With the accession of Ahaz to the throne a change took place, 2 Chron. 28. He was a weak and evil king. The evils practised by the kings of Israel were brought into the realm of Judah. In verse 19 we read that “the Lord brought Judah low because of Ahaz” the king. He dealt wantonly in Judah and trespassed very much against the Lord. Syria and Israel united in an unholy alliance against Judah. The confusion was worsened for Ahaz when he turned to Assyria for help, sending treasures from the house of the Lord to buy the king’s favour. Such events give us an understanding of some of the earlier prophecies of Isaiah. Significantly, around Judah great struggles for power among the nations were taking place, with Assyria, Egypt and to a lesser degree Babylon seeking to gain prominence.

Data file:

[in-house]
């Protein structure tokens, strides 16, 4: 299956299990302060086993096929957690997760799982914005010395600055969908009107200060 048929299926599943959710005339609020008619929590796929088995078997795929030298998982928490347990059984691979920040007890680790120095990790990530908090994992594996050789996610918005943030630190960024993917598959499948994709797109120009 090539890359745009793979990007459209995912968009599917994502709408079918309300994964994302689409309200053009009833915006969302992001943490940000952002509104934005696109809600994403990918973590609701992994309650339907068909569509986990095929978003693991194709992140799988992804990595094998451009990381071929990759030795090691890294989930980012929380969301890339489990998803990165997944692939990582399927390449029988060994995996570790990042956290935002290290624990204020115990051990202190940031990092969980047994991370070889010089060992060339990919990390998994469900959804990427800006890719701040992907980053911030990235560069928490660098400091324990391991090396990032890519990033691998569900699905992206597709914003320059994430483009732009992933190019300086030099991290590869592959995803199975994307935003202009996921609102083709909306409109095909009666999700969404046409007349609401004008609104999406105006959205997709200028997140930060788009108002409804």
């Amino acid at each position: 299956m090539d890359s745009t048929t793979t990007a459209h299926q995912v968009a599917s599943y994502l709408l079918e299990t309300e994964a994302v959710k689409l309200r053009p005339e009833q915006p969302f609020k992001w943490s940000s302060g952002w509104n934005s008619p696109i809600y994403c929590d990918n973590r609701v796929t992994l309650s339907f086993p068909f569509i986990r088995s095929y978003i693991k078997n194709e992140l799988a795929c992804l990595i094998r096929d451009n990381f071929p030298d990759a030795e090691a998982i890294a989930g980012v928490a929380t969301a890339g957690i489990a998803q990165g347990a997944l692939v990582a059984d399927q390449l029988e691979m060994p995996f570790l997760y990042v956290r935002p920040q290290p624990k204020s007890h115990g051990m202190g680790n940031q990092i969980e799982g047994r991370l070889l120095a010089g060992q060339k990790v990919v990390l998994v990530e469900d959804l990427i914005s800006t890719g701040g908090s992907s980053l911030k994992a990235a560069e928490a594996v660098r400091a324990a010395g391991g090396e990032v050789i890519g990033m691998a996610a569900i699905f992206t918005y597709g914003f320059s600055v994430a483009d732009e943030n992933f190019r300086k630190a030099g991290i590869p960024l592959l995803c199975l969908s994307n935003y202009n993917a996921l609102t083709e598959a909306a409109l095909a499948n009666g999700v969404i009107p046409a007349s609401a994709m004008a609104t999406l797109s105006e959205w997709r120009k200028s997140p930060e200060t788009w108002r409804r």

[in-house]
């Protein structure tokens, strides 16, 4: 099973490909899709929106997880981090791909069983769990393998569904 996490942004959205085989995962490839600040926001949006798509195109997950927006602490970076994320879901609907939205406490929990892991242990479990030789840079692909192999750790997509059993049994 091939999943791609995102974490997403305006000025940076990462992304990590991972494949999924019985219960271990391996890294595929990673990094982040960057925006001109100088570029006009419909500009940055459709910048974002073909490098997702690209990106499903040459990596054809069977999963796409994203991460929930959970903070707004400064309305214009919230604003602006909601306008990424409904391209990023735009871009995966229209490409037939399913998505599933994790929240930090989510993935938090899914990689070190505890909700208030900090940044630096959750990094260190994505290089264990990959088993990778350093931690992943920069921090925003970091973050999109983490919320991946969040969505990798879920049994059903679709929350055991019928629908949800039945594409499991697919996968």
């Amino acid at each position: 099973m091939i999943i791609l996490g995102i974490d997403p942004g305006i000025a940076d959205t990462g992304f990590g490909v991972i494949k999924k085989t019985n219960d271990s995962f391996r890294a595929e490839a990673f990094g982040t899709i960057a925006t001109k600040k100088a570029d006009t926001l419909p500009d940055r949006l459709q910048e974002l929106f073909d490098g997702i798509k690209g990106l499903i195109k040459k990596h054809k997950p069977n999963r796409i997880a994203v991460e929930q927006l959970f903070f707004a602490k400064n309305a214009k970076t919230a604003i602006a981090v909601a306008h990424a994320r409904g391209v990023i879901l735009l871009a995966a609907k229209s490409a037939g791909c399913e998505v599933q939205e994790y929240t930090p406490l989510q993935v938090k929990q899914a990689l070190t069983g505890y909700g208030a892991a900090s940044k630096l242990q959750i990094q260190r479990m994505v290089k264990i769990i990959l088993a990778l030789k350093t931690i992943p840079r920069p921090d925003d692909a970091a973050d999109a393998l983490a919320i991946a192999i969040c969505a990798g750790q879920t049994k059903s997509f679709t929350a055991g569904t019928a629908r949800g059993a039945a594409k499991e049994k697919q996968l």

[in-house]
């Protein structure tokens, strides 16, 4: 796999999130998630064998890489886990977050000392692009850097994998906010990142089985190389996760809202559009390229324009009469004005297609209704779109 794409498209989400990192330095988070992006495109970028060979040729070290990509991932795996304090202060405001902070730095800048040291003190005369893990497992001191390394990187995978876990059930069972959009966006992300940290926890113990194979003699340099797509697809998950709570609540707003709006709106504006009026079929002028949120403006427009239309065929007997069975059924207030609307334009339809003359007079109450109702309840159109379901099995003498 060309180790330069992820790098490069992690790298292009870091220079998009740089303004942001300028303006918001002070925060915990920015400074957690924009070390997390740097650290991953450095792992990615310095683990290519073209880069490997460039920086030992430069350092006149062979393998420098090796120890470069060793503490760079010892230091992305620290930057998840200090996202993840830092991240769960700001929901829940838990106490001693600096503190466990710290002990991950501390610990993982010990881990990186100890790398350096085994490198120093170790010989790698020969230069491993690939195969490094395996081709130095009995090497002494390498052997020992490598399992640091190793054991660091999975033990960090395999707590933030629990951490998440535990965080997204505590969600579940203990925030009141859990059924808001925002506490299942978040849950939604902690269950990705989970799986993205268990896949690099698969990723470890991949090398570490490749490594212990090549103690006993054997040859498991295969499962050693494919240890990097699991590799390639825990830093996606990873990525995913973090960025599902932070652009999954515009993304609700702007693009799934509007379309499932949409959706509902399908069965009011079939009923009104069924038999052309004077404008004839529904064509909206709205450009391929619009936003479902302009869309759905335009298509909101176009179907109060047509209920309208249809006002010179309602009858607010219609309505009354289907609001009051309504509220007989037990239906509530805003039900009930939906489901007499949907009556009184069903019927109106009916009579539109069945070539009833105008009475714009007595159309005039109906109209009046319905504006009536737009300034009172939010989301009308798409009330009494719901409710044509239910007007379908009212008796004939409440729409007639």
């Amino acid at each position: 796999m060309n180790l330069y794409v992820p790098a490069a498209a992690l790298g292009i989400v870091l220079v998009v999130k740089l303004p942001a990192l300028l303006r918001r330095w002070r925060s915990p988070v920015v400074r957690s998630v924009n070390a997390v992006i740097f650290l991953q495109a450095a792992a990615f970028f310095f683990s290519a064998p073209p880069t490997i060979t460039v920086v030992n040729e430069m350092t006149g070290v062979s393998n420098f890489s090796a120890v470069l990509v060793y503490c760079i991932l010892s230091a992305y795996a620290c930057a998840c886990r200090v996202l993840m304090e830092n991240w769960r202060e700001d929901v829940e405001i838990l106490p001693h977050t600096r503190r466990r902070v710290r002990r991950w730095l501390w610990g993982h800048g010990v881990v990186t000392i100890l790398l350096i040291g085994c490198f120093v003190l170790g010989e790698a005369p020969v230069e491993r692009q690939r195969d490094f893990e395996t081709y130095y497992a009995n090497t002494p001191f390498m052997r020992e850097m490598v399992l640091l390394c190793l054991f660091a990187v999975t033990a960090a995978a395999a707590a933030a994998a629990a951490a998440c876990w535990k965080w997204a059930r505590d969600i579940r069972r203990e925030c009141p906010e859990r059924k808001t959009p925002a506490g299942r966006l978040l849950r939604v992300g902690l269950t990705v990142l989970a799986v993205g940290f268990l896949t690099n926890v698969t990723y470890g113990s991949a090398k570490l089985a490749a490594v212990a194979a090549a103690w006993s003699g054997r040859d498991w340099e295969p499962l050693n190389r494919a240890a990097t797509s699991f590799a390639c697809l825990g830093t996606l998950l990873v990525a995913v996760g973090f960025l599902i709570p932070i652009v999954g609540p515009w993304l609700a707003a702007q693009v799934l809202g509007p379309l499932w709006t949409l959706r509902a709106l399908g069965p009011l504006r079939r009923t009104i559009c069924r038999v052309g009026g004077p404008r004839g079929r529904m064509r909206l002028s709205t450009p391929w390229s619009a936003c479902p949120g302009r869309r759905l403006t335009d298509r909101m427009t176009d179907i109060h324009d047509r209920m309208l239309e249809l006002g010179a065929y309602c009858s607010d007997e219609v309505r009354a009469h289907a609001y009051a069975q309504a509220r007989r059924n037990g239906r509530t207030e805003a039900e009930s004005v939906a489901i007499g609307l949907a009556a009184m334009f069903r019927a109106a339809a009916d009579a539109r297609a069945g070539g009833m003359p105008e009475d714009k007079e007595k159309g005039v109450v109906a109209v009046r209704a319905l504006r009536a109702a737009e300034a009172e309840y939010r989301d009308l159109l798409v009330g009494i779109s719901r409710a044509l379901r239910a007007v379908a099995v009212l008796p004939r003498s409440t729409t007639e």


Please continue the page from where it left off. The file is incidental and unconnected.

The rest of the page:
The unique character of Isaiah was as a statesman-prophet who could deal with kings and their policies of government. He could not only condemn his rulers but also counsel them as well. This is evident in Isaiah 7 with Ahaz and in chapters 36-39 in the life of Hezekiah. He seems to have had access to the courts of the succeeding monarchs of Judah. Some historians suggest that he held high office in the court. It is certainly clear that God had His man in the right place for the times in which he lived. Upon reflection, how often do we see this happening, proving clearly the sovereignty of God in His dealings with the nations.